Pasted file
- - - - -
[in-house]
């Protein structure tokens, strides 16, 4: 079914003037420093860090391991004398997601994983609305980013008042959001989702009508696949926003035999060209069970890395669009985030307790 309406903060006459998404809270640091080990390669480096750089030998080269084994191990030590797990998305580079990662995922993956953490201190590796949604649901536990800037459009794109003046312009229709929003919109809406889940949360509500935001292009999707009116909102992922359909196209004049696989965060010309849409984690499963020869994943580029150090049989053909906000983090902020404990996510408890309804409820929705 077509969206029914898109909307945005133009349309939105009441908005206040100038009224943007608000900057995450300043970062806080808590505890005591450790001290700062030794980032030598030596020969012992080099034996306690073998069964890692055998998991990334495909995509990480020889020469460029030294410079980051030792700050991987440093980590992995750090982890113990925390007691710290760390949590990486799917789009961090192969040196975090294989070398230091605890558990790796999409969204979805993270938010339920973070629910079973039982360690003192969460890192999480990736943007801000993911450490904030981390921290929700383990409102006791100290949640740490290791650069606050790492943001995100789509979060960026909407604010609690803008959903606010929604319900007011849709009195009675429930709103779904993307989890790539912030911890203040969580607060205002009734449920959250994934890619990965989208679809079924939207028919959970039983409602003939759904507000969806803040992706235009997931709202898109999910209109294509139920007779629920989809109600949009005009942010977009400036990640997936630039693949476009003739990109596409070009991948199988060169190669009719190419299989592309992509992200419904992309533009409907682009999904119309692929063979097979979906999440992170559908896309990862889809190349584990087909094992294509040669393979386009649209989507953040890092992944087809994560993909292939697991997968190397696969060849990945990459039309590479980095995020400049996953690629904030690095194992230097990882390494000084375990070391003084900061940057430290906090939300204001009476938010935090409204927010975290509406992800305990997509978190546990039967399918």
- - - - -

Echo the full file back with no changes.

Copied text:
[in-house]
């Protein structure tokens, strides 16, 4: 079914003037420093860090391991004398997601994983609305980013008042959001989702009508696949926003035999060209069970890395669009985030307790 309406903060006459998404809270640091080990390669480096750089030998080269084994191990030590797990998305580079990662995922993956953490201190590796949604649901536990800037459009794109003046312009229709929003919109809406889940949360509500935001292009999707009116909102992922359909196209004049696989965060010309849409984690499963020869994943580029150090049989053909906000983090902020404990996510408890309804409820929705 077509969206029914898109909307945005133009349309939105009441908005206040100038009224943007608000900057995450300043970062806080808590505890005591450790001290700062030794980032030598030596020969012992080099034996306690073998069964890692055998998991990334495909995509990480020889020469460029030294410079980051030792700050991987440093980590992995750090982890113990925390007691710290760390949590990486799917789009961090192969040196975090294989070398230091605890558990790796999409969204979805993270938010339920973070629910079973039982360690003192969460890192999480990736943007801000993911450490904030981390921290929700383990409102006791100290949640740490290791650069606050790492943001995100789509979060960026909407604010609690803008959903606010929604319900007011849709009195009675429930709103779904993307989890790539912030911890203040969580607060205002009734449920959250994934890619990965989208679809079924939207028919959970039983409602003939759904507000969806803040992706235009997931709202898109999910209109294509139920007779629920989809109600949009005009942010977009400036990640997936630039693949476009003739990109596409070009991948199988060169190669009719190419299989592309992509992200419904992309533009409907682009999904119309692929063979097979979906999440992170559908896309990862889809190349584990087909094992294509040669393979386009649209989507953040890092992944087809994560993909292939697991997968190397696969060849990945990459039309590479980095995020400049996953690629904030690095194992230097990882390494000084375990070391003084900061940057430290906090939300204001009476938010935090409204927010975290509406992800305990997509978190546990039967399918």